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Just Perfect

PUBLISHED: 14:05 30 December 2007 | UPDATED: 14:58 20 February 2013

Halswell House near Goathurst

Halswell House near Goathurst

This January we cross the threshold of Halswell House, which has recently been named as possibly the most perfect house in Britain. Halswell House in Goathurst, near Bridgwater, sits on the edge of the Quantocks, behind pillars of deep-red stone, ...

Halswell House appears in a new book, 'In Search of the Perfect House' by Marcus Binney, heritage expert and president of the conservation organisation SAVE, who has come up with what he considers to be the 500 best buildings in Britain and Ireland. He has avoided most of the famous ancestral piles, instead choosing lesser-known castles, cottages and manors, and has even included holiday homes, provincial semis, London terraces and a converted grandstand. What they all have in common is charm and an extra, indefinable quality.

The place has a complex history. The earliest reference to the house is in 1318 when a licence was granted to a William Halswell for mass to be said in a private chapel there. In the centuries that followed, it was repeatedly altered and extended. In 1536, Nicholas Halswell, lawyer and MP for Bridgwater, began work on a Tudor manor house. Through marriage it descended to the Tynte family, then in the late 17th century Sir Halswell Tynte decided to add the impressive north front, in the fine William and Mary style of the day, to mark his new-found status as a baronet.

The architect who had designed Longleat for the Marquis of Bath was brought in to supervise the building as well as the creation of the exotic ornamental gardens, which included a Dutch canal, later turned into a serpentine ornamental lake designed to reflect the magnificent mansion.

Sir Halswell Tynte's grandson, Sir Charles Kemeys-Tynte, decorated the estate with follies and built Britain's first pyramid as a touching memorial to a young niece. He even erected a Roman temple in honour of his sister-in-law and it is still called Mrs Busby's temple today.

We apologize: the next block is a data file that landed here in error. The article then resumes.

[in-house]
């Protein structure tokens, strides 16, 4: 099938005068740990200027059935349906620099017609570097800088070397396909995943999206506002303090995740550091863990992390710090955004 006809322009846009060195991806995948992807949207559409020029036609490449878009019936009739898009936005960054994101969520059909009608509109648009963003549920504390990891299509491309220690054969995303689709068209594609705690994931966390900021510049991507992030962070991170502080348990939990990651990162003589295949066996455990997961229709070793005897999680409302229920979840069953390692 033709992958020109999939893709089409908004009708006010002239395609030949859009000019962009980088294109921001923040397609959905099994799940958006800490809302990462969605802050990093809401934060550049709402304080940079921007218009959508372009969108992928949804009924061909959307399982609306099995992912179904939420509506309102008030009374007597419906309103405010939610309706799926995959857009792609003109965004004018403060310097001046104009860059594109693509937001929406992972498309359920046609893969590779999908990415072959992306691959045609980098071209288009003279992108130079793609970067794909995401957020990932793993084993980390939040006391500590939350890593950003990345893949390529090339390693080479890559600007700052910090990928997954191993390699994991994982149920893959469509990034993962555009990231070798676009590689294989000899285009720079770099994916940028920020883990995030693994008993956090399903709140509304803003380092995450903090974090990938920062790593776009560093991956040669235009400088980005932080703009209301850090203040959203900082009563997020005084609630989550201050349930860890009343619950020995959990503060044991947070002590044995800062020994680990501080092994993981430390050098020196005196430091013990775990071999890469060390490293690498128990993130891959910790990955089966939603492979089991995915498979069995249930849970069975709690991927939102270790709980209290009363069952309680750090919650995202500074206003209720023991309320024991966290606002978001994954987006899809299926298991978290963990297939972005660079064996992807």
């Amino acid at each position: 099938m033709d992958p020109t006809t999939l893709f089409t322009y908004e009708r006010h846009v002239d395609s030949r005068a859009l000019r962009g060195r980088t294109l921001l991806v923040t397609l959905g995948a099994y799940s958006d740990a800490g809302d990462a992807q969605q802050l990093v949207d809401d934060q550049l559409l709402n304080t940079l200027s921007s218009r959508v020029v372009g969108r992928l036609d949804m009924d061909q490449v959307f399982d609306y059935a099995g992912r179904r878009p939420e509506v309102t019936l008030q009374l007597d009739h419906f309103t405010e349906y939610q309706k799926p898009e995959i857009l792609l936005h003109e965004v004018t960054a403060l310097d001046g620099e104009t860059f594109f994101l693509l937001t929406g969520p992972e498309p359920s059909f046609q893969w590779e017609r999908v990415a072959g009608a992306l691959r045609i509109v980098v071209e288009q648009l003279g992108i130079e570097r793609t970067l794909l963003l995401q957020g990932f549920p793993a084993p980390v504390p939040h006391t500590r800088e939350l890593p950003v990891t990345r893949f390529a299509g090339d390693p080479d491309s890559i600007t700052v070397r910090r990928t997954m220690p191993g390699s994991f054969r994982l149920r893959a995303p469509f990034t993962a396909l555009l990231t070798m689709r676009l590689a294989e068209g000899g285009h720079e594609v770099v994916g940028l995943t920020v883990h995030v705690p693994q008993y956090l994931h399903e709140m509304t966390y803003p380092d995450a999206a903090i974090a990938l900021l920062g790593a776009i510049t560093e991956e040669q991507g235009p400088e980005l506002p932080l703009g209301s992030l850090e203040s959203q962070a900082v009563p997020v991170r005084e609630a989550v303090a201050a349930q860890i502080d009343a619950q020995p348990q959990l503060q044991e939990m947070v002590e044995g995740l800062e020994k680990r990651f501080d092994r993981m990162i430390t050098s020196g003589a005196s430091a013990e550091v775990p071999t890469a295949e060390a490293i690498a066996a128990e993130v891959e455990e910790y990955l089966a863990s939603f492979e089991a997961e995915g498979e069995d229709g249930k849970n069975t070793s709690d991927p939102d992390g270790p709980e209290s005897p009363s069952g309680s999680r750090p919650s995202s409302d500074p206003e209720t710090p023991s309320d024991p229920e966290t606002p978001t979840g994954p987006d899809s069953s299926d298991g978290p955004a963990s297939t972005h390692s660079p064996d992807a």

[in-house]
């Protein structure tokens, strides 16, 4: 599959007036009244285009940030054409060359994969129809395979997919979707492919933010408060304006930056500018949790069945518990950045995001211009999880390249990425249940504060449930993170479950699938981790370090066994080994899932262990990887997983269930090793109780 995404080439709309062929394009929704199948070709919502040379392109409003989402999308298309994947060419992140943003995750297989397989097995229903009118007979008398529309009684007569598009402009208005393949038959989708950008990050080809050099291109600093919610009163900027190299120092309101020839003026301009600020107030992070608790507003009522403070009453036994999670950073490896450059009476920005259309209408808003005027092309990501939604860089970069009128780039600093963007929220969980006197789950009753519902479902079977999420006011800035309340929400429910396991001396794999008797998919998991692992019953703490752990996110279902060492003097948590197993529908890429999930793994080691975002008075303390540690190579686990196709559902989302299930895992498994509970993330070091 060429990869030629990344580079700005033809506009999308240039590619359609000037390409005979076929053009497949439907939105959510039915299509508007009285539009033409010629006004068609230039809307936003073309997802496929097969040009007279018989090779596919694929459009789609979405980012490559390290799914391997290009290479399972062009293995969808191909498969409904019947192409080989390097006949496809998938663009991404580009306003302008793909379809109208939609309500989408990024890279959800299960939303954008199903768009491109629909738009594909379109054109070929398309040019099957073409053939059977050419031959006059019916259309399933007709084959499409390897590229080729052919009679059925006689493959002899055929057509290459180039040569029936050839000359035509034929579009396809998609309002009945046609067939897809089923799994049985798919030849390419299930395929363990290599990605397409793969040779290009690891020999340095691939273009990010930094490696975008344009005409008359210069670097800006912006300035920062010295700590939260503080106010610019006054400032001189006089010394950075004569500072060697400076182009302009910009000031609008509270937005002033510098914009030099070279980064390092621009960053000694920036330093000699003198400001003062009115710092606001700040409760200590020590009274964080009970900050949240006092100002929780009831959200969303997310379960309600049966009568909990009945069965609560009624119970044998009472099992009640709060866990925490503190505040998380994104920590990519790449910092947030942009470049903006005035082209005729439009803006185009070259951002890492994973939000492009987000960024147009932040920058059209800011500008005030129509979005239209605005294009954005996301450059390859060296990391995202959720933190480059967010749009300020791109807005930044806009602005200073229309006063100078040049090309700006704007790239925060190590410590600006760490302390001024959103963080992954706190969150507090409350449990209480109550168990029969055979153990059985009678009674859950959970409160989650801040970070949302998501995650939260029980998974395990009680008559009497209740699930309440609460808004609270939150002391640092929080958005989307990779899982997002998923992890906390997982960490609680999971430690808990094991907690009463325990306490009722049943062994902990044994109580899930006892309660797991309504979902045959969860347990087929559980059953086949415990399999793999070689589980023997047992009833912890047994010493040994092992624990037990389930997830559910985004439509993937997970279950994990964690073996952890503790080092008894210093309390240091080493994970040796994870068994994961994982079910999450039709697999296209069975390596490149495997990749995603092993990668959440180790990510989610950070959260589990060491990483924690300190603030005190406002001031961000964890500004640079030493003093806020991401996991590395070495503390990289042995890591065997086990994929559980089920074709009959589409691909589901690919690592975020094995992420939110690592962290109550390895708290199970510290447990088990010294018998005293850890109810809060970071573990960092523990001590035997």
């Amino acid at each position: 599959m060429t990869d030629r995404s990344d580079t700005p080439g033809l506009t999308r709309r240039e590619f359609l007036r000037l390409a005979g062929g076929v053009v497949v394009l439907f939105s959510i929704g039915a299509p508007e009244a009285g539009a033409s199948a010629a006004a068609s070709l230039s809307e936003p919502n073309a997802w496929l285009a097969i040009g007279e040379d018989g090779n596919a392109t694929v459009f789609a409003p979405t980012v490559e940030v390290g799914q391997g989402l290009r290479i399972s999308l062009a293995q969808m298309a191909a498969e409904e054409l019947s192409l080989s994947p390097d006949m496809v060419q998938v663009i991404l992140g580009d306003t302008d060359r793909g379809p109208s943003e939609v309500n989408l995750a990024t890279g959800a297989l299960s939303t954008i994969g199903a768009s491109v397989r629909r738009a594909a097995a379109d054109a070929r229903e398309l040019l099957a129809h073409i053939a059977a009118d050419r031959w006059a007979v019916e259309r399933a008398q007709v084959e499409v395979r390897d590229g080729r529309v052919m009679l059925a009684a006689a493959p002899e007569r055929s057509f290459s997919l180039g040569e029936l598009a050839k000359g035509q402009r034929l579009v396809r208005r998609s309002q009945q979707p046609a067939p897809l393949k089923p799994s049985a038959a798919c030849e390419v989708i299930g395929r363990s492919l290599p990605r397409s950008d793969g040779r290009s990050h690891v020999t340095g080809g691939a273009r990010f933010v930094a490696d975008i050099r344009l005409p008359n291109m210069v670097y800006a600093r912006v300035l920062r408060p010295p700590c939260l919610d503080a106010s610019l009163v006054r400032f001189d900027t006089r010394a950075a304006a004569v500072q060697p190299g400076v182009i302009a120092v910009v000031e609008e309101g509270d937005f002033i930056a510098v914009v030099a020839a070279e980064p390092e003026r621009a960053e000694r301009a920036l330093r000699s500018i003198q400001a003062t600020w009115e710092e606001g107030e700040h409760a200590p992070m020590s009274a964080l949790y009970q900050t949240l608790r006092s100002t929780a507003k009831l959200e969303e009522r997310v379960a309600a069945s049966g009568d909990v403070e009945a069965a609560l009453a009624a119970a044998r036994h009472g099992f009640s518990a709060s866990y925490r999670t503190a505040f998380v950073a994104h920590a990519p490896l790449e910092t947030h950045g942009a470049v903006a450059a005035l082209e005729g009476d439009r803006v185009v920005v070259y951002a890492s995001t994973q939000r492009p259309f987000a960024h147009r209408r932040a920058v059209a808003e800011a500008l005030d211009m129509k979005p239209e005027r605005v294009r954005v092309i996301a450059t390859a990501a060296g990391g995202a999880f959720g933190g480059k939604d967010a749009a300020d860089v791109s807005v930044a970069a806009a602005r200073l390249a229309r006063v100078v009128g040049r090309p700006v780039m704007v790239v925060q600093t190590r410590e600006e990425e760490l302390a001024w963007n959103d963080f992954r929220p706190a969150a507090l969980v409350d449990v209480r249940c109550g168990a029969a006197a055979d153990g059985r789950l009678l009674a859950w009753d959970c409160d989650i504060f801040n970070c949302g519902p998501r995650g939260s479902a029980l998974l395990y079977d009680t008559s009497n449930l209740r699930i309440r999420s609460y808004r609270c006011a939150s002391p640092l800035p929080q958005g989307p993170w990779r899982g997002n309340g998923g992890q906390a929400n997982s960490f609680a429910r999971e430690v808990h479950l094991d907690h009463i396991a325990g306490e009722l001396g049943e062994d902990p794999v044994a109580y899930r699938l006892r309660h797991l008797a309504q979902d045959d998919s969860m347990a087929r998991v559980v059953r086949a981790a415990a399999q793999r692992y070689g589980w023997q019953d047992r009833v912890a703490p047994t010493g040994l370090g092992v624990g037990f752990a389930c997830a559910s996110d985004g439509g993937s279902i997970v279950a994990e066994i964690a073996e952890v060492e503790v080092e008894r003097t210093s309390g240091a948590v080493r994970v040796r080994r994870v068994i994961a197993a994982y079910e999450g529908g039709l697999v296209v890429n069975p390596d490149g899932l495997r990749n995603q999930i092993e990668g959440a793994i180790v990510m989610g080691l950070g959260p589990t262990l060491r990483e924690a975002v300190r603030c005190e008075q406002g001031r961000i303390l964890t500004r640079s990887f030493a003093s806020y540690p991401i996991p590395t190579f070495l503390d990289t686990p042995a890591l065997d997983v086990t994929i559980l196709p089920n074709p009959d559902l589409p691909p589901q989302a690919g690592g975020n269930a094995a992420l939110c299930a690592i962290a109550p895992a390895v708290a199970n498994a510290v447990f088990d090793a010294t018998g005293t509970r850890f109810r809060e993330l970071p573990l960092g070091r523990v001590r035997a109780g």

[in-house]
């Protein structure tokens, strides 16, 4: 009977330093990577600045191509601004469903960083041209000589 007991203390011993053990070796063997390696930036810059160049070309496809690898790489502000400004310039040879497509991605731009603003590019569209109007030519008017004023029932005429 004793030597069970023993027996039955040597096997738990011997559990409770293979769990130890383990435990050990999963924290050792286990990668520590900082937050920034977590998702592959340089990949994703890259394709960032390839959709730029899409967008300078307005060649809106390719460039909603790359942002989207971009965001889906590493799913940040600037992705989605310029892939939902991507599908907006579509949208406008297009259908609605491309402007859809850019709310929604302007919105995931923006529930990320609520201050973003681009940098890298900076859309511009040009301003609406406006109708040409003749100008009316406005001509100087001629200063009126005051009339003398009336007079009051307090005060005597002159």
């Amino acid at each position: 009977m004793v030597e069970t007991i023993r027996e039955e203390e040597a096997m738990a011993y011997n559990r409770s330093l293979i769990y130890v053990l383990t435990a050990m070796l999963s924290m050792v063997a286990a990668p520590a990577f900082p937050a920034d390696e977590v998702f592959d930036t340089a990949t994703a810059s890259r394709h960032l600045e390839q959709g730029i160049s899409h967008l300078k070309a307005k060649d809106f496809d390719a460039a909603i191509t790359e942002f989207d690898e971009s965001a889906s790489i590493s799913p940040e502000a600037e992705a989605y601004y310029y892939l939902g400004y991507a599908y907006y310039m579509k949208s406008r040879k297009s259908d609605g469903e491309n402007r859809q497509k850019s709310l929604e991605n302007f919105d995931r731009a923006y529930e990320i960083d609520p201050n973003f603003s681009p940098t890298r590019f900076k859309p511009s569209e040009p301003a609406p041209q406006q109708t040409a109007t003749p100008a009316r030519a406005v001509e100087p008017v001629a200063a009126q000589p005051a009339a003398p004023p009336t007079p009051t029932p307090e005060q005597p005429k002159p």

Over the years the family worked hard to revive the long-lost title of a distant cousin, arguing that it should be allowed to descend through the female line, and in 1916 the House of Lords finally agreed that the baronetcy of Wharton could be restored to the family. So it was then that another Charles Kemeys-Tynte became Lord Wharton.

"However, in 1923 the house burnt down in a fire caused by faulty wiring," says Grahame. "It was then rebuilt at great cost to a very high standard, but during the war became in turn a girls' school, a base for American troops and a camp for Italian prisoners of war. After the war, Lord Wharton sold off both contents and house as the old era was over."

Not without a huge scandal though, as Lord Wharton went off with his boyfriend and his sister ran off to South Africa with the butler. A local developer then bought it, sold off most of the land and turned the house into bedsits of dubious repute.

"And that is how I found it," says Grahame, "divided into 21 leaking bedsits, with sitting tenants, dry rot and on English Heritage's 'Buildings at Risk' register. The drains were so bad they were illegal and to complicate things some of the dilapidated outbuildings had been sold as freeholds.